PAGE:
“The army's readiness to deploy has not improved in recent years, but instead has got even worse,” parliamentary armed forces commissioner Hans-Peter Bartels said as he presented his annual findings at a press conference, pointing to “big gaps” in personnel and equipment.
By the end of 2017, all Germany's submarines were in drydock for repairs, while in recent months there have been periods where none of the air force's 14 A400M transport planes are airworthy.
The litany of disrepair continues through fighter planes, tanks, helicopters and ships lamed by bad planning and a lack of spare parts.
Air force pilots are unable to train as their aircraft are grounded for maintenance for much of the year, the report notes.
Spending on defence has been cut repeatedly since 1990 and the end of the Cold War, leaving the army with often outdated equipment and the defence industry unable to suddenly increase production to fill the gaps.
Despite government promises to find more cash, “tasks for which there are supposed to be additional people and equipment in future are already upon us”, Bartels said.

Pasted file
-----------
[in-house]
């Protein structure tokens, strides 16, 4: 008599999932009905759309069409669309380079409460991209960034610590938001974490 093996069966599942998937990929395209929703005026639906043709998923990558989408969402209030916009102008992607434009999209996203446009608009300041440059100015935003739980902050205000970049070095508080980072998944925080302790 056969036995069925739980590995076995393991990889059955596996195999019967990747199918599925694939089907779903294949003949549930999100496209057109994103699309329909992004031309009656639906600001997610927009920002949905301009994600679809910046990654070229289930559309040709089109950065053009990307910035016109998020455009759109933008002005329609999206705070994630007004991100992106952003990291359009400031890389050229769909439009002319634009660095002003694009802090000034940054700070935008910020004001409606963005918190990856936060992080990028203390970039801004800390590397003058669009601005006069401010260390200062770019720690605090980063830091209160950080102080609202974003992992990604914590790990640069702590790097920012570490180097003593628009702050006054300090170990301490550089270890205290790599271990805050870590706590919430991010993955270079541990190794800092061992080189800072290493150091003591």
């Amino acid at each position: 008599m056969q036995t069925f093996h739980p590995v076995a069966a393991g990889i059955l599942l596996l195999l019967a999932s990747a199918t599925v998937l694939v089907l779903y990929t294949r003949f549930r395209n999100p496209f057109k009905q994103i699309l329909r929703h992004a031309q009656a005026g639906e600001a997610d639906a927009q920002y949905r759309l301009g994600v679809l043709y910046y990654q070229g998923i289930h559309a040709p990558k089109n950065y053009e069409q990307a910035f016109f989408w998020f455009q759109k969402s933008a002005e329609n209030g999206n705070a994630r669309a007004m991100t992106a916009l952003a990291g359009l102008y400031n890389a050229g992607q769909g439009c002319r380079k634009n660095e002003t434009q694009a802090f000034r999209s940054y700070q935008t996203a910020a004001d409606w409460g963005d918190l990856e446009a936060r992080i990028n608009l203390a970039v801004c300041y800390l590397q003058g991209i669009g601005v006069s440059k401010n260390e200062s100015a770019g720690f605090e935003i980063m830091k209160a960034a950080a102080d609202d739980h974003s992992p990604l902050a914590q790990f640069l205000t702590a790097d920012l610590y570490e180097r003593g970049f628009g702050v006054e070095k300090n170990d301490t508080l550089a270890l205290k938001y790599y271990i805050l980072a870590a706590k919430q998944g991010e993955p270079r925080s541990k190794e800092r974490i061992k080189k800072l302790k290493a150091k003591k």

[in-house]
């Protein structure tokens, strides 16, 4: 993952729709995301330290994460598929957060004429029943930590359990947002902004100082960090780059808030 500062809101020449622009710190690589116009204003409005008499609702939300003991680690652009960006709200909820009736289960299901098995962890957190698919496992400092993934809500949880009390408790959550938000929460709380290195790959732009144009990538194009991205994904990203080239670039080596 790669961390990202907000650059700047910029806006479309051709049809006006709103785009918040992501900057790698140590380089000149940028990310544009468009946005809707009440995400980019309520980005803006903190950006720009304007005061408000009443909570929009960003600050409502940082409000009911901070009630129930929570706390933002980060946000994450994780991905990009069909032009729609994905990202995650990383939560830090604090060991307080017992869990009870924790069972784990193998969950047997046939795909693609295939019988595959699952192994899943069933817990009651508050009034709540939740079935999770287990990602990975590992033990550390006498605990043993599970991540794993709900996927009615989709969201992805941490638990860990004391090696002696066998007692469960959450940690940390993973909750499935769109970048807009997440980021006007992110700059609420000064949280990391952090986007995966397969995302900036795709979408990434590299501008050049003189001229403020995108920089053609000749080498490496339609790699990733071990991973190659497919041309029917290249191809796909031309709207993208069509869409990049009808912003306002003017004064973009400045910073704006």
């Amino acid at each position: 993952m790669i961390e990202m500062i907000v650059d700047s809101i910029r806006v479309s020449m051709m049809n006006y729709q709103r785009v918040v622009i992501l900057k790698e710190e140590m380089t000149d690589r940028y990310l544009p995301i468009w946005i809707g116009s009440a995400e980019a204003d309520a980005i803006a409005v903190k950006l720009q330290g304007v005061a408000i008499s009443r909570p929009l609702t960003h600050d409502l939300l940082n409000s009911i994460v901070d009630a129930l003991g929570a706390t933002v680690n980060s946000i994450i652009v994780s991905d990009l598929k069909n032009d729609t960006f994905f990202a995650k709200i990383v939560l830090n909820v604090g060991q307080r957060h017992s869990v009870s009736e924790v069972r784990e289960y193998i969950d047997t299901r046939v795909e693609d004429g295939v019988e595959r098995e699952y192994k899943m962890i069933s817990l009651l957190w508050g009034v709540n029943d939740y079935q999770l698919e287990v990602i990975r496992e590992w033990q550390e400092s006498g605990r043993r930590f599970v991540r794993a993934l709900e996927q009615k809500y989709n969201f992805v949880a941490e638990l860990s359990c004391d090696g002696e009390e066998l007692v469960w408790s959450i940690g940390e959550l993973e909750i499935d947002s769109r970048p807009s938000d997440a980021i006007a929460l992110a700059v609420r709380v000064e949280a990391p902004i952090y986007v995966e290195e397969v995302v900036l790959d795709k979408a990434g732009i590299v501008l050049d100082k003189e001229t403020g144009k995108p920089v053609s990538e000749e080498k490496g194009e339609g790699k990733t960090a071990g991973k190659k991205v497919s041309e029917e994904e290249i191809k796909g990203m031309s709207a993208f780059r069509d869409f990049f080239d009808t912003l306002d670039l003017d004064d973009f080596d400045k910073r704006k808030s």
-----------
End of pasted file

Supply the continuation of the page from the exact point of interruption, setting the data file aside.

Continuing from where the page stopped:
“Soldiers already have to accomplish them today as best they can, using whatever is to hand.”
The grave state of the Bundeswehr (German army) has persisted even as leaders in Berlin commit troops to increasing numbers of foreign deployments – ranging from their traditional role deterring Russian forces in Europe alongside NATO partners to interventions in conflict zones like Mali or Iraq.
Allies of Europe's most populous nation and largest economy, from Washington to Warsaw, complain that Germany is not doing enough to get its army fighting fit.
Polish Prime Minister Mateusz Morawiecki complained last week of “free riders” in NATO failing to spend enough and “endangering unity” in the ranks of the alliance, in comments many saw as directed at his western neighbour.
And US President Donald Trump has reiterated years-old American complaints that Germany does not live up to its NATO commitment to spend 2.0 percent of gross domestic product on defence.
Germany presently spends just 1.2 percent of GDP on its military.
This week alone, German media reported that as well as tanks, Germany's troops supposed to join a NATO “rapid reaction force” lacked protective vests, winter clothing and tents.
“We will make the best possible equipment, training and support available to our soldiers” Chancellor Angela Merkel's conservative CDU said in a coalition agreement sealed with the Social Democratic Party that is still to be approved by SPD members.
But even if a prospective new Merkel government loosens the purse strings, “we wouldn't be in a position to spend more money with our present procurement structures,” Bartels said.